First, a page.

– Matthew then stares at a stuffed walrus. The shots, editing and music are an obvious riff on the scene in the original film when the three stare at Sunday Afternoon on the Island of La Grande Jatte by Georges Seurat. Matthew presumably stares at a walrus because Ferris said: “Not that I condone fascism, or any -ism for that matter. -Isms in my opinion are not good. A person should not believe in an -ism, he should believe in himself. I quote John Lennon, “I don’t believe in Beatles, I just believe in me.” Good point there. After all, he was the walrus. I could be the walrus. I’d still have to bum rides off people.”
– At the race track, the man next to Matthew has flip-up sunglasses, just like Rooney had. And the man behind him has a tropical drink, just as Ferris enjoyed in the pool scene later in the film:
– This next one is hard to see: when Matthew pulls up to the parade, a brunette woman on the right side of the street is wearing a white leather fringe jacket, very similar to Sloane’s:
– Of course, the next scene (when Walter just misses seeing Matthew on TV) is similar to a scene when Rooney just misses seeing Ferris on TV (however, the TV in the commercial uses parade scene footage, while the TV in the movie used ball game footage). It’s also interesting that Rooney went to a pizza place, while modern Walter was at a sushi place:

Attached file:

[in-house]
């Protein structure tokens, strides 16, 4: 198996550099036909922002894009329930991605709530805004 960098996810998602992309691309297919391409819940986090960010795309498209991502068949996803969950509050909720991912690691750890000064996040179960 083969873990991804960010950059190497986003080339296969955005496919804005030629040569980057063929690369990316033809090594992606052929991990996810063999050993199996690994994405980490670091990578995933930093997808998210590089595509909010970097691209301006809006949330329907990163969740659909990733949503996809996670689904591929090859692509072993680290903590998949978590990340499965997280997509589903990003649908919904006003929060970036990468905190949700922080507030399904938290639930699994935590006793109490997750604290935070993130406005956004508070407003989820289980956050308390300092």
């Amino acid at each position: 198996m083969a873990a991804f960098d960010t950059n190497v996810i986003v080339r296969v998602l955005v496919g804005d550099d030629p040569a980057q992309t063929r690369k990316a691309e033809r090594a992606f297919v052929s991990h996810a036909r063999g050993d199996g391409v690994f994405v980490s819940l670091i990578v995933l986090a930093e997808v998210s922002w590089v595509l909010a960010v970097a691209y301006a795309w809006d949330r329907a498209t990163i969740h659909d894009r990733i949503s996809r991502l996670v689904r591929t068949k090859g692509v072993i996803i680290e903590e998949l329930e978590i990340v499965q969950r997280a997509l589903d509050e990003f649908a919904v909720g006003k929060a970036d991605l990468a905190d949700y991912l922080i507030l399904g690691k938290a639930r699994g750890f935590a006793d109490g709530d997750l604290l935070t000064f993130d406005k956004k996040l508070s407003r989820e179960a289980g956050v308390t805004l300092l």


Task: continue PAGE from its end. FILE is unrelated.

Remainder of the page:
– The dancing construction workers were in the original film. Amusingly, the workers weren’t cast members in Ferris Bueller: they were real workers doing a job who were distracted by the filming. According to legend, Hughes spotted them and had a cameraman take some shots of “dancing hardhat man”:
– Matthew then gives his CR-V to a restaurant valet. The valet works for “A-1 EZ OK Park”. Not only is that the same company from the movie, it’s the exact same logo, too:
– Of course, the valet takes off in the CR-V, just as the valets did with the Ferrari in the film (the giant panda bear takes the place of the black guy in the film).
– You can clearly see that Matthew’s license plate reads SOCHOIC. In the film, Ferris calls Cameron’s father’s Ferrari “so choice” and he advises us to get one if we can afford it. It’s funny, but few have noticed that most of the license plates in the original film were personalized too, and take-offs of Hughes’ other films: Ferris’ dad’s plate is MMOM (for Mr. Mom), Ferris’ mom’s plate is VCTN (for National Lampoon’s Vacation), Ferris’ sister’s plate is TBC (for The Breakfast Club), Mr. Rooney’s plate is 4FBDO (for Ferris Bueller’s Day Off, obviously). The plate on the Ferrari is NRVOUS, for “nervous”.
– And just as the original film had a “stinger” (a small scene at the end during or after the credits), the commercial does, too.
Did I miss anything? Let me know!